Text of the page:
SOME of Queanbeyan's top artists are vowing to stick together following news that the iconic Queanbeyan arts hub, The Artists Shed on Foster Street, is all but sold.
The Shed, which has fostered creatives and artists in Queanbeyan for the past 20 years, has been on the market for almost two years, but is now under offer through local agent Ian McNamee and Partners.
However long-time Shed resident and local visual artists Ric Bennett and Dennis Mortimer, along with Ying Xhang, ceramicist Alicia Kane and furniture design specialists The Lost and Found Office (made up of Bobby Cerini and Ben Chapman) are all packing up shop and moving across the border to a new gallery space on Lonsdale Street in Braddon.
Surrounded by other design stores and galleries, the new location was a way to keep some of the collaboration and collegiate culture of The Shed alive, according to the Lost and Found Office's Ben Chapman.
"I'd say the sale of the Shed has been a bit demoralising, but from that has come a kind of unifying momentum to build something positive out of that," Mr Chapman said.
"The idea just came out of opportunity really," his partner, Bobby Cerini added. "You've got a range of different creative people co-located at the Shed. It's a bit like the office water cooler conversation in that you're constantly interacting with people in different ways.
"That started us thinking that we've got this community that's going through a state of transformation. We don't know where that transition will take people, but it feels like an important marker in going from one established place into the future."
The new studio/gallery space celebrated its official launch last night, and while Chapman and Cerini were relative newcomers to the long history at the Artists Shed, they said it had helped foster their creative ambitions, as it has for many other local artists over the past two decades.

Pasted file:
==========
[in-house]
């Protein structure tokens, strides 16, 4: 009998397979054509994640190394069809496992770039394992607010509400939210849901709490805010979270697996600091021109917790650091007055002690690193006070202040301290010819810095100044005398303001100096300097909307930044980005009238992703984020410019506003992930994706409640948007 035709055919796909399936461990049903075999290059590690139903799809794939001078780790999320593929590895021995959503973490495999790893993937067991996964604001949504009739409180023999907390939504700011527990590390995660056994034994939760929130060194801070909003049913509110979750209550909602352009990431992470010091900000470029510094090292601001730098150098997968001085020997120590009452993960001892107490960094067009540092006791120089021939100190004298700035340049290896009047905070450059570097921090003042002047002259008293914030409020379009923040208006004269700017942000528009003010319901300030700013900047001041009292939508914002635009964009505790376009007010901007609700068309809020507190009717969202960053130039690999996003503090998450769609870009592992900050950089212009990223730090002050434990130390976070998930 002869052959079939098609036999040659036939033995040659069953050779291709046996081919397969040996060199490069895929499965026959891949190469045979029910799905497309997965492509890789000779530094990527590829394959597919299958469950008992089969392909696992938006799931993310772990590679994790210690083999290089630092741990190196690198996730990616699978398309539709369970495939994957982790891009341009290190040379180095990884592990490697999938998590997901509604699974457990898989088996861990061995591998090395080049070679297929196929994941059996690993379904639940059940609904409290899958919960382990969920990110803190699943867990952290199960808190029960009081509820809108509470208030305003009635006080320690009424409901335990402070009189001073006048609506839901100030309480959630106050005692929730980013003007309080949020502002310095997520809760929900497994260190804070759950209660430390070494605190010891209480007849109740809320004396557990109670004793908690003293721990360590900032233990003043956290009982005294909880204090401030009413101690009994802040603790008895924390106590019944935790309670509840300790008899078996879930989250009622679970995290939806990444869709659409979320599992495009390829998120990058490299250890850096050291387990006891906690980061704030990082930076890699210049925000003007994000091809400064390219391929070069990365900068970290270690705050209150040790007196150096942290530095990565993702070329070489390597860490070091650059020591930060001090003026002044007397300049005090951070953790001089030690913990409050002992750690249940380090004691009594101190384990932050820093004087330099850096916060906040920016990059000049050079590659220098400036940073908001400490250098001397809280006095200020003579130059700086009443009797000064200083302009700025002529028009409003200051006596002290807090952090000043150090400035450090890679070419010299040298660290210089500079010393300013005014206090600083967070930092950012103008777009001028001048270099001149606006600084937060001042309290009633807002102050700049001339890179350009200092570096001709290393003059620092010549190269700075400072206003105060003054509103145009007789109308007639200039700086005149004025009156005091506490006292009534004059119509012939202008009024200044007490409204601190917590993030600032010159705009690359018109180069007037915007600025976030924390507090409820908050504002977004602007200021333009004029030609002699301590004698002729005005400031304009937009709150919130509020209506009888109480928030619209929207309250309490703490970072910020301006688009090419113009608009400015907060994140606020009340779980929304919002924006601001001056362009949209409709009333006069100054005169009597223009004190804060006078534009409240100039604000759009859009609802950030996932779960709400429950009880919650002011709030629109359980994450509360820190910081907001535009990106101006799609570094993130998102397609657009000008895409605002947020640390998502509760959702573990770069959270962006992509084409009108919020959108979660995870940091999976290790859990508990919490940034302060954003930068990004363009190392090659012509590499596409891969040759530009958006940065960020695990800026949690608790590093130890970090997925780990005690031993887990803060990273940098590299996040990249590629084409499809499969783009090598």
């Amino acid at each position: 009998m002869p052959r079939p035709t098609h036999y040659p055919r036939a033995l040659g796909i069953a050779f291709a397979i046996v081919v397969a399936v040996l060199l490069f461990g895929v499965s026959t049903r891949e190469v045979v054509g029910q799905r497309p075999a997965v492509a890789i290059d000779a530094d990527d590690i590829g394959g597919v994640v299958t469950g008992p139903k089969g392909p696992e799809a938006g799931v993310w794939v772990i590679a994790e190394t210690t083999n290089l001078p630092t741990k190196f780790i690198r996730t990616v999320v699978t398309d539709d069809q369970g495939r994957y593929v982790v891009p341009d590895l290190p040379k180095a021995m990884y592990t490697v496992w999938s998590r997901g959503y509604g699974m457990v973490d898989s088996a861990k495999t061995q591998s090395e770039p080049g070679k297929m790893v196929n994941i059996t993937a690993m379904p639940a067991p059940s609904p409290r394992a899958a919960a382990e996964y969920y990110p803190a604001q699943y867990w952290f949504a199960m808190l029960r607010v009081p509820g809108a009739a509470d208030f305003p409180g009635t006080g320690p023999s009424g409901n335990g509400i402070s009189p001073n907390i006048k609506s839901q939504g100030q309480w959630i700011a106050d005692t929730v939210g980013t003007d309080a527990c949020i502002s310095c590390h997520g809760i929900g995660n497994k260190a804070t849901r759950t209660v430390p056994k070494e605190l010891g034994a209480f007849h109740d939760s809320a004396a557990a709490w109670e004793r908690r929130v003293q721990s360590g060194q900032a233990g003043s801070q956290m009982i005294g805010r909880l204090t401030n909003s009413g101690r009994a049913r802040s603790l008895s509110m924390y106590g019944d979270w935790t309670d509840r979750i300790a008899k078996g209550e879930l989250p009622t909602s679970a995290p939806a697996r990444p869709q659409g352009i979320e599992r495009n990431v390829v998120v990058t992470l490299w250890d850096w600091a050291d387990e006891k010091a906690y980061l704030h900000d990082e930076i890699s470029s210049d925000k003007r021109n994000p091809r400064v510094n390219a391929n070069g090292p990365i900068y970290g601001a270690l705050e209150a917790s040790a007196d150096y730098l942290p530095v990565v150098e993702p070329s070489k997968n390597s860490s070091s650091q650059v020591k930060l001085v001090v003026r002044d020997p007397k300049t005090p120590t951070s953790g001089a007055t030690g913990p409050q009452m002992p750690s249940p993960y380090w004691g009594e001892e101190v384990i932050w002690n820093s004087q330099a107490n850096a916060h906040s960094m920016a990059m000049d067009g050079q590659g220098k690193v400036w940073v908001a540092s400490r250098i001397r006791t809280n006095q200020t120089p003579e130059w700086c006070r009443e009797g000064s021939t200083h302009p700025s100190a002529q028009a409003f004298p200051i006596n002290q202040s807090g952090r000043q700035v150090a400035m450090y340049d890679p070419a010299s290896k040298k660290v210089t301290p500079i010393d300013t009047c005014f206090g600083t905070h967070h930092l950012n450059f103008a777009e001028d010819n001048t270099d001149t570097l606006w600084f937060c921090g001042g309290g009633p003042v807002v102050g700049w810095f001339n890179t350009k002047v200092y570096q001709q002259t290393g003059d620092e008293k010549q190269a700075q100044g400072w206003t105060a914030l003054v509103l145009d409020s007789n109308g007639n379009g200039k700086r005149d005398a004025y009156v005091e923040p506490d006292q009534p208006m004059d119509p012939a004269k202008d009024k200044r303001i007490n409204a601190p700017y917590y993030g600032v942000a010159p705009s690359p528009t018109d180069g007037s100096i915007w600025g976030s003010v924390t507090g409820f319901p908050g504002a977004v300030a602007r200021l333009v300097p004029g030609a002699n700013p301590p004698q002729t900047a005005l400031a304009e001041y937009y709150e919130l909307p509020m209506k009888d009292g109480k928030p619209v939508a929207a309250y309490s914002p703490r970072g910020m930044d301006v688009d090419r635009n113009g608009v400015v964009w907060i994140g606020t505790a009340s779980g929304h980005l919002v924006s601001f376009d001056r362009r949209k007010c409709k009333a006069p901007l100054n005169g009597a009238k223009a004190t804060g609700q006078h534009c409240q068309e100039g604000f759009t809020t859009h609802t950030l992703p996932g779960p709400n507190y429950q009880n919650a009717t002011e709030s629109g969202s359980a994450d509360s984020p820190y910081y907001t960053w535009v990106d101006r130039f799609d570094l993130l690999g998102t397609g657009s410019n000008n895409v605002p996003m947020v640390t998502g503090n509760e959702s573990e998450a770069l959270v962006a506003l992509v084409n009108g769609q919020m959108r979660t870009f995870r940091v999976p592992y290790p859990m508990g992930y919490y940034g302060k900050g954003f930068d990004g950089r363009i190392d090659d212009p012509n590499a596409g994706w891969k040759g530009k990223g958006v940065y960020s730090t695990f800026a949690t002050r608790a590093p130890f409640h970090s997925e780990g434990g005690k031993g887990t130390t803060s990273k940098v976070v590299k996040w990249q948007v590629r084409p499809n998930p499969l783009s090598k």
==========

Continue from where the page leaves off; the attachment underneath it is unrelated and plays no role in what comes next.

"It's been inspiring really to see the variety of work that has emerged there," Mr Chapman said.
"It's incubated generations of artists coming through The Shed," Ms Cerini added. "It's fascinating to count the number of different design artists and creatives that have been through there and graduated on to running bigger businesses and galleries."
The team at The Lost and Found Office are also incorporating the work of their fellow Queanbeyan Artists Shed creatives into their own textiles and furniture design work, turning the visual artworks of their studio colleagues into textile prints to turn into bespoke lampshades or upholstered armchairs and sofas.
They said the warm, living-room feel of the shared, upper-level Braddon gallery brought together the diverse works of the Queanbeyan artists in an interesting way.
"For our work, which is design and home wares orientated, to see it in a context with pictures on the wall and plants on the window sill and the bric-a-brac of everyday life, I think it helps people connect with [the fact that] there's art in everything," Ms Cerini said.
Meanwhile, McNamee's real estate agent George Miller told The Queanbeyan Age this week that he expected the sale process at The Shed to be finalised within two months. He couldn't comment on the future use of the site.